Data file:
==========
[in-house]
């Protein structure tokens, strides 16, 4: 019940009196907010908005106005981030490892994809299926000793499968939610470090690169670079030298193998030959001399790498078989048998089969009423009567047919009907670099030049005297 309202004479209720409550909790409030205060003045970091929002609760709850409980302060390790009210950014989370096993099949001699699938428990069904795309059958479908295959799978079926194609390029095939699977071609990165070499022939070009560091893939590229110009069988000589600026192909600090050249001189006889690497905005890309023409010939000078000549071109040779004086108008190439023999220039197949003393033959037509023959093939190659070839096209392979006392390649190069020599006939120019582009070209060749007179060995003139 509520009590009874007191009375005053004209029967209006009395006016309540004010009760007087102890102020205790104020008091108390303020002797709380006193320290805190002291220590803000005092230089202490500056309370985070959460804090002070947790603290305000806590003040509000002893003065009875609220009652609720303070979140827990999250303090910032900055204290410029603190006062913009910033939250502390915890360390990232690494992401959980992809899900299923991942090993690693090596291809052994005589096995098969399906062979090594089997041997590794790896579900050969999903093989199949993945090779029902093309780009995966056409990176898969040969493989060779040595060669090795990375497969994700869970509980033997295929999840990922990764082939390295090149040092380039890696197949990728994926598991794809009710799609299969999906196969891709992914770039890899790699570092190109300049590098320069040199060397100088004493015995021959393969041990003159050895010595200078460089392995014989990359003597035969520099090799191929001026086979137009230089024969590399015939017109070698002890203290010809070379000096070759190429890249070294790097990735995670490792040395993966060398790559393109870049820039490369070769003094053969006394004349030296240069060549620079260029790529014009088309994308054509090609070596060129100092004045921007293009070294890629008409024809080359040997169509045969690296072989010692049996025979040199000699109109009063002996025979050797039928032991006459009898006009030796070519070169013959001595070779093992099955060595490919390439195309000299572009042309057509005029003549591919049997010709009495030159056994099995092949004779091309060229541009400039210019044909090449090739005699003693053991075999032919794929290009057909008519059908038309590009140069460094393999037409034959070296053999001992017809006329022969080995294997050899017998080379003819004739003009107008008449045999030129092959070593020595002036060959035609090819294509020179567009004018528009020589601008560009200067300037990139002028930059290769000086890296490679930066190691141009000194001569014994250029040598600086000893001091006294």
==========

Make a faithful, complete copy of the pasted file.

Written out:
[in-house]
């Protein structure tokens, strides 16, 4: 019940009196907010908005106005981030490892994809299926000793499968939610470090690169670079030298193998030959001399790498078989048998089969009423009567047919009907670099030049005297 309202004479209720409550909790409030205060003045970091929002609760709850409980302060390790009210950014989370096993099949001699699938428990069904795309059958479908295959799978079926194609390029095939699977071609990165070499022939070009560091893939590229110009069988000589600026192909600090050249001189006889690497905005890309023409010939000078000549071109040779004086108008190439023999220039197949003393033959037509023959093939190659070839096209392979006392390649190069020599006939120019582009070209060749007179060995003139 509520009590009874007191009375005053004209029967209006009395006016309540004010009760007087102890102020205790104020008091108390303020002797709380006193320290805190002291220590803000005092230089202490500056309370985070959460804090002070947790603290305000806590003040509000002893003065009875609220009652609720303070979140827990999250303090910032900055204290410029603190006062913009910033939250502390915890360390990232690494992401959980992809899900299923991942090993690693090596291809052994005589096995098969399906062979090594089997041997590794790896579900050969999903093989199949993945090779029902093309780009995966056409990176898969040969493989060779040595060669090795990375497969994700869970509980033997295929999840990922990764082939390295090149040092380039890696197949990728994926598991794809009710799609299969999906196969891709992914770039890899790699570092190109300049590098320069040199060397100088004493015995021959393969041990003159050895010595200078460089392995014989990359003597035969520099090799191929001026086979137009230089024969590399015939017109070698002890203290010809070379000096070759190429890249070294790097990735995670490792040395993966060398790559393109870049820039490369070769003094053969006394004349030296240069060549620079260029790529014009088309994308054509090609070596060129100092004045921007293009070294890629008409024809080359040997169509045969690296072989010692049996025979040199000699109109009063002996025979050797039928032991006459009898006009030796070519070169013959001595070779093992099955060595490919390439195309000299572009042309057509005029003549591919049997010709009495030159056994099995092949004779091309060229541009400039210019044909090449090739005699003693053991075999032919794929290009057909008519059908038309590009140069460094393999037409034959070296053999001992017809006329022969080995294997050899017998080379003819004739003009107008008449045999030129092959070593020595002036060959035609090819294509020179567009004018528009020589601008560009200067300037990139002028930059290769000086890296490679930066190691141009000194001569014994250029040598600086000893001091006294």